You must then calculate the amount of the deduction for self-employment tax. Beginning with 2018 taxes, this deduction must be entered on Schedule 1, Line 27 of your Form 1040. You get a tax deduction for half of your self-employment tax, which eases the sting considerably from having to pay both the employer's and the employee's half.
You'll enter this deduction on page one of your tax return so that it reduces your adjusted gross income—your net taxable income before you take other deductions.
The amount of self-employment tax is calculated next. The total net profit from all your businesses is considered, but only the first $128,700 is taxable for Social Security purposes as of 2018. The ceiling was $127,000 for the 2017 tax year.
Long Form and Short Form Calculations
If you had no income all year other than your self-employed income and you meet certain other qualifications, you might be able to complete the short form, which is Section A. Otherwise, you must complete the long form, Section B.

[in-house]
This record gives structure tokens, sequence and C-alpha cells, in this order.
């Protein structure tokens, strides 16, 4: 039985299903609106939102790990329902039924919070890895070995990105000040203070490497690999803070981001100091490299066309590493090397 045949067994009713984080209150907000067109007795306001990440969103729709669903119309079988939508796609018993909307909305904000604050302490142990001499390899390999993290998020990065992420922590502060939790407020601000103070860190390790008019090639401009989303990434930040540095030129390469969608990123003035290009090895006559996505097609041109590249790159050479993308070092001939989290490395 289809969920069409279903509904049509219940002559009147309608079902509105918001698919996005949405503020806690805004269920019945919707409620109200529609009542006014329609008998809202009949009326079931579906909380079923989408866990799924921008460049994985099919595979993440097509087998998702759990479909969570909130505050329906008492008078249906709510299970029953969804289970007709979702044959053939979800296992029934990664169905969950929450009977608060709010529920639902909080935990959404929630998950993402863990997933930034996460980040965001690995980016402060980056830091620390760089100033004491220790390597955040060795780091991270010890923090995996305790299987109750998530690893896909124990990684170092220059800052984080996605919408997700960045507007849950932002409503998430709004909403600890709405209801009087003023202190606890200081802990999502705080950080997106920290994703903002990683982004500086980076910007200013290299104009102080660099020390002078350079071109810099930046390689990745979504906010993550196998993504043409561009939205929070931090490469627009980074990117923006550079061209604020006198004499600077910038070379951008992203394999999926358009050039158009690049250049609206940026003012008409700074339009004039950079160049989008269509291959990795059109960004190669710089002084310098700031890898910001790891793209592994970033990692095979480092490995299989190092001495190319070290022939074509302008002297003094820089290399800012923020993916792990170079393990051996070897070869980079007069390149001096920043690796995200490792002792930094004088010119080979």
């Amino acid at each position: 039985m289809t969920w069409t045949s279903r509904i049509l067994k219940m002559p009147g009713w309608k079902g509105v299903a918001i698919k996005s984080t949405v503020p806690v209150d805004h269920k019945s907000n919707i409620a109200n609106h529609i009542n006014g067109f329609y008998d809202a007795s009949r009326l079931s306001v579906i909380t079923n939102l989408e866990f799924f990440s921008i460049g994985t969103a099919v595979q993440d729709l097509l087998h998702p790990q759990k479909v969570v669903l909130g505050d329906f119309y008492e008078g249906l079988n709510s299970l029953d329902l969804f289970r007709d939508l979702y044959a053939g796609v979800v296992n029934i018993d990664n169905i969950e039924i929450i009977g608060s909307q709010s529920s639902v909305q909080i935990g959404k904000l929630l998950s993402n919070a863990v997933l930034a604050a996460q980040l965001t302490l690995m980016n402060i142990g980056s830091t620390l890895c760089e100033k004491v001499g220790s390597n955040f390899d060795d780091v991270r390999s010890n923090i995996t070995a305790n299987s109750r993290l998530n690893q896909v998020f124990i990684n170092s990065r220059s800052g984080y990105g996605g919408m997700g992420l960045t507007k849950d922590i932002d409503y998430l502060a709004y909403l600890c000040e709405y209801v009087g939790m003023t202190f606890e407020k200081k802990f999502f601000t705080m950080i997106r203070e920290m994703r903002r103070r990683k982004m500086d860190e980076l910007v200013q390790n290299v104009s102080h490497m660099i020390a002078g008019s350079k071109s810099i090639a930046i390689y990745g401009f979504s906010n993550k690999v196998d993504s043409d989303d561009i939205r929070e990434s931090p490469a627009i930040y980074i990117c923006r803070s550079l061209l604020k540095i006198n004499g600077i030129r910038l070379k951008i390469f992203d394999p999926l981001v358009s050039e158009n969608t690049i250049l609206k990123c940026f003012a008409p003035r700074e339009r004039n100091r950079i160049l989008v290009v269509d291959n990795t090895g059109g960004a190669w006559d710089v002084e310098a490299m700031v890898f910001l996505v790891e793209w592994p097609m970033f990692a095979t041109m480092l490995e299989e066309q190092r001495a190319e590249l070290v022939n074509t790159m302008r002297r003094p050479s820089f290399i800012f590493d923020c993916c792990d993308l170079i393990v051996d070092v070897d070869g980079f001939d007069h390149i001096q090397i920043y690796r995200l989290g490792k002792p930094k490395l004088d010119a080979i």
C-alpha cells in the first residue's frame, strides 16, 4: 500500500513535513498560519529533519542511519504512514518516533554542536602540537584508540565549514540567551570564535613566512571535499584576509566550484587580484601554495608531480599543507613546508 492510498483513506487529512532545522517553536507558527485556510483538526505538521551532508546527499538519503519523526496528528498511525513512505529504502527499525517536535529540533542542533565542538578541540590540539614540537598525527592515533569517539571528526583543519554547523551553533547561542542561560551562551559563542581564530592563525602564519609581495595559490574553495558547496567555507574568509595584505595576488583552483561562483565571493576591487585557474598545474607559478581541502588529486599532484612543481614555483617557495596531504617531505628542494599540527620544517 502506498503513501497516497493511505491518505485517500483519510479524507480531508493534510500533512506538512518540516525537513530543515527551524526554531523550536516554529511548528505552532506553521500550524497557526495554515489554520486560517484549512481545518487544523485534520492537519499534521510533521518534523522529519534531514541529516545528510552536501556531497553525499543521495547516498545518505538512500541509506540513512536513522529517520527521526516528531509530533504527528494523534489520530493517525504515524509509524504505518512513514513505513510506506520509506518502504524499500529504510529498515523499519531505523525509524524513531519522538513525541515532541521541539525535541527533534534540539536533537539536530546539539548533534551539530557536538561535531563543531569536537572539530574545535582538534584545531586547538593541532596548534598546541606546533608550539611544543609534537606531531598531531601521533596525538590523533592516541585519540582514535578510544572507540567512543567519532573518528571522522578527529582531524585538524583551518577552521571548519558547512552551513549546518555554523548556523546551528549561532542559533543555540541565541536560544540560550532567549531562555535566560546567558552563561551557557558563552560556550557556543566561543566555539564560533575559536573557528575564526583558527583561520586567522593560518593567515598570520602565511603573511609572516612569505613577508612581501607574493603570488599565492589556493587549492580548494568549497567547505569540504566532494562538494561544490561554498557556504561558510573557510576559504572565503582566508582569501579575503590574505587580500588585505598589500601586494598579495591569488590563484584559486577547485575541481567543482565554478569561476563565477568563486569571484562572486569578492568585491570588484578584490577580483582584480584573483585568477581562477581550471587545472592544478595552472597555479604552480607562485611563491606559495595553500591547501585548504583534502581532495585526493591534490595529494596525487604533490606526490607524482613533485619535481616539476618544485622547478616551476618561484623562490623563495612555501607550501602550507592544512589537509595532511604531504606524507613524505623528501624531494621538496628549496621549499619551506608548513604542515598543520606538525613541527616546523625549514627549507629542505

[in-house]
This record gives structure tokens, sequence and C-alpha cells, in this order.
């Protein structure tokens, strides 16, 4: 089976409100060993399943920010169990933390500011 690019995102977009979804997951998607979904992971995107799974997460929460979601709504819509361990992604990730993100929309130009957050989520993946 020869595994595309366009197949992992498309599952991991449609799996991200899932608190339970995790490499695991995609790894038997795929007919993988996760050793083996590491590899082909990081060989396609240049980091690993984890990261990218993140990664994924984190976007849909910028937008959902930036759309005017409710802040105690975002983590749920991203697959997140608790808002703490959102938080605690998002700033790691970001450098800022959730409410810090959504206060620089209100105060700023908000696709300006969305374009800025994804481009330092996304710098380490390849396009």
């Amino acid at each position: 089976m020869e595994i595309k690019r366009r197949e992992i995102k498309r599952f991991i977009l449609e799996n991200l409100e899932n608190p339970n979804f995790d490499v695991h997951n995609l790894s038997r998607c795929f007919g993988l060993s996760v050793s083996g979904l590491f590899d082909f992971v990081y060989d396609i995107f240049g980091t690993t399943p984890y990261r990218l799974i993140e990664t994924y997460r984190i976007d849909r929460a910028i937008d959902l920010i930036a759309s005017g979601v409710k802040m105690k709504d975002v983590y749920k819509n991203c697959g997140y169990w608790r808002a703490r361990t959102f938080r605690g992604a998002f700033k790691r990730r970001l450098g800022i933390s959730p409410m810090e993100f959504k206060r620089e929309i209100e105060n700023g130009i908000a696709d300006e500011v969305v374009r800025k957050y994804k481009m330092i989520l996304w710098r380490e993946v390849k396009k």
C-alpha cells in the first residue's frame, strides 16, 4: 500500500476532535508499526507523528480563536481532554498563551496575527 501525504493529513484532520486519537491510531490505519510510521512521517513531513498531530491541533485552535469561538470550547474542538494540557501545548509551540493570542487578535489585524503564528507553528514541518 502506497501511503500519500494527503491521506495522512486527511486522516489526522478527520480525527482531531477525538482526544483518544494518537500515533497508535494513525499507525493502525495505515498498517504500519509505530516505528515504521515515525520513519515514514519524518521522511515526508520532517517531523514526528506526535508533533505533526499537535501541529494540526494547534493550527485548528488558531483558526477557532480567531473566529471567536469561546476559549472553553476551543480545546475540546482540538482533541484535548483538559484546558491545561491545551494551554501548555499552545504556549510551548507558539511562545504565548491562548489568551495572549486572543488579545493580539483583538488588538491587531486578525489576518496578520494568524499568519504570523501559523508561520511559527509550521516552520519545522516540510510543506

Documents You'll Need
You'll need a copy of Schedule SE, which can be downloaded from the IRS website. You can complete the form online, save it, and print it out.
You'll also need a completed Schedule C for each of your businesses, as well as copies of any W-2 forms you might have for the year if you also worked for someone else and you had Social Security and Medicare taxes withheld from your paychecks. Your W-2 forms will show how much Social Security and Medicare taxes were deducted from your pay. You'll find this information in boxes 4 and 6.
You'll also need your individual income tax return form, IRS Form 1040.
Completing the Short Form Schedule SE (Section A)
You can start with line 2 if you have none of the income that's described in lines 1(a) or 1(b).
- Enter the net income from your Schedule C. If you have more than one Schedule C, total the net incomes from all of them and enter that number. Add that to line 1 if you entered anything there and put the result on line 3.
- Multiply line 3 by 92.35 percent and enter the result on line 4. If the result is less than $400, you don't owe self-employment tax.
- Calculate your self-employment tax on line 5. If it's $127,200 or less, multiply line 4 by 15.3 percent. If it's more than $127,200, multiply line 4 by 2.9 percent then add $15,772.80 to the result.